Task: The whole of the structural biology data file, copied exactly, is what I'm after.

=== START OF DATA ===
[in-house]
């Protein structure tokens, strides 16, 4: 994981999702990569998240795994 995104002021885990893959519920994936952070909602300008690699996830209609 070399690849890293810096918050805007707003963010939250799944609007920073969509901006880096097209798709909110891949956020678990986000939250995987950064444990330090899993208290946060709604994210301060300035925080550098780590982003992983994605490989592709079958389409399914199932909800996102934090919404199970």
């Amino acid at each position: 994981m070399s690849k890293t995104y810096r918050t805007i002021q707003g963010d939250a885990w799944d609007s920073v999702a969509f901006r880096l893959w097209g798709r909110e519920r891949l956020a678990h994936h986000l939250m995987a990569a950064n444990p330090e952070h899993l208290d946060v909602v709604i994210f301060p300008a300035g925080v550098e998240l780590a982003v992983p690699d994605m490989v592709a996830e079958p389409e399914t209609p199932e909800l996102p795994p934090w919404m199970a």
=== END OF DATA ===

[in-house]
């Protein structure tokens, strides 16, 4: 994981999702990569998240795994 995104002021885990893959519920994936952070909602300008690699996830209609 070399690849890293810096918050805007707003963010939250799944609007920073969509901006880096097209798709909110891949956020678990986000939250995987950064444990330090899993208290946060709604994210301060300035925080550098780590982003992983994605490989592709079958389409399914199932909800996102934090919404199970």
């Amino acid at each position: 994981m070399s690849k890293t995104y810096r918050t805007i002021q707003g963010d939250a885990w799944d609007s920073v999702a969509f901006r880096l893959w097209g798709r909110e519920r891949l956020a678990h994936h986000l939250m995987a990569a950064n444990p330090e952070h899993l208290d946060v909602v709604i994210f301060p300008a300035g925080v550098e998240l780590a982003v992983p690699d994605m490989v592709a996830e079958p389409e399914t209609p199932e909800l996102p795994p934090w919404m199970a």